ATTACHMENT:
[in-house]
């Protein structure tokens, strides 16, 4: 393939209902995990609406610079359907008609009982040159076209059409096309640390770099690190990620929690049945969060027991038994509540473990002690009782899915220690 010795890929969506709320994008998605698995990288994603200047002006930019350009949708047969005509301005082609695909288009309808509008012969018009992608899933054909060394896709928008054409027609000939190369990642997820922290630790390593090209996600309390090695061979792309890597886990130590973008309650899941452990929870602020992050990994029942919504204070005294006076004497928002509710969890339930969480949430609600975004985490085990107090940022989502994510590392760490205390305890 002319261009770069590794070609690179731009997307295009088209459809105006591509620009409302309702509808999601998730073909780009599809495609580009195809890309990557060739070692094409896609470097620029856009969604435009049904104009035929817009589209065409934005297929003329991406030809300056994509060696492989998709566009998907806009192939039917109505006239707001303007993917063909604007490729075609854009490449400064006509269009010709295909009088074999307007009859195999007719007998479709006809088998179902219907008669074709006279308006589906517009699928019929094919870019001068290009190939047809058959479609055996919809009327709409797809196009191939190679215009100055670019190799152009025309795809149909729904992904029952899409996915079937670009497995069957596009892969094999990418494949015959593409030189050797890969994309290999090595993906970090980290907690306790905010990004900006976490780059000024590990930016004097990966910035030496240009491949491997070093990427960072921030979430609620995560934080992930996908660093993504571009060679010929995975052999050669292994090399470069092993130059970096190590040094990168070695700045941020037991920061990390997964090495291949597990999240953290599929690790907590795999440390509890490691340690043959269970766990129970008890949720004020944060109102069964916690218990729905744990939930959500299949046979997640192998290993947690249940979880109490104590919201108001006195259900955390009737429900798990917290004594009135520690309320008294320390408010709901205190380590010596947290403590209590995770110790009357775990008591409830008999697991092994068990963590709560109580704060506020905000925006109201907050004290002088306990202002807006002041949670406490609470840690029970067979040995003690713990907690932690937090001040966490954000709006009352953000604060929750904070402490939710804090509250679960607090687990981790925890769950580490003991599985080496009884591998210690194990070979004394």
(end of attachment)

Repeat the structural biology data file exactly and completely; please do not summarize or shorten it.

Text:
[in-house]
């Protein structure tokens, strides 16, 4: 393939209902995990609406610079359907008609009982040159076209059409096309640390770099690190990620929690049945969060027991038994509540473990002690009782899915220690 010795890929969506709320994008998605698995990288994603200047002006930019350009949708047969005509301005082609695909288009309808509008012969018009992608899933054909060394896709928008054409027609000939190369990642997820922290630790390593090209996600309390090695061979792309890597886990130590973008309650899941452990929870602020992050990994029942919504204070005294006076004497928002509710969890339930969480949430609600975004985490085990107090940022989502994510590392760490205390305890 002319261009770069590794070609690179731009997307295009088209459809105006591509620009409302309702509808999601998730073909780009599809495609580009195809890309990557060739070692094409896609470097620029856009969604435009049904104009035929817009589209065409934005297929003329991406030809300056994509060696492989998709566009998907806009192939039917109505006239707001303007993917063909604007490729075609854009490449400064006509269009010709295909009088074999307007009859195999007719007998479709006809088998179902219907008669074709006279308006589906517009699928019929094919870019001068290009190939047809058959479609055996919809009327709409797809196009191939190679215009100055670019190799152009025309795809149909729904992904029952899409996915079937670009497995069957596009892969094999990418494949015959593409030189050797890969994309290999090595993906970090980290907690306790905010990004900006976490780059000024590990930016004097990966910035030496240009491949491997070093990427960072921030979430609620995560934080992930996908660093993504571009060679010929995975052999050669292994090399470069092993130059970096190590040094990168070695700045941020037991920061990390997964090495291949597990999240953290599929690790907590795999440390509890490691340690043959269970766990129970008890949720004020944060109102069964916690218990729905744990939930959500299949046979997640192998290993947690249940979880109490104590919201108001006195259900955390009737429900798990917290004594009135520690309320008294320390408010709901205190380590010596947290403590209590995770110790009357775990008591409830008999697991092994068990963590709560109580704060506020905000925006109201907050004290002088306990202002807006002041949670406490609470840690029970067979040995003690713990907690932690937090001040966490954000709006009352953000604060929750904070402490939710804090509250679960607090687990981790925890769950580490003991599985080496009884591998210690194990070979004394």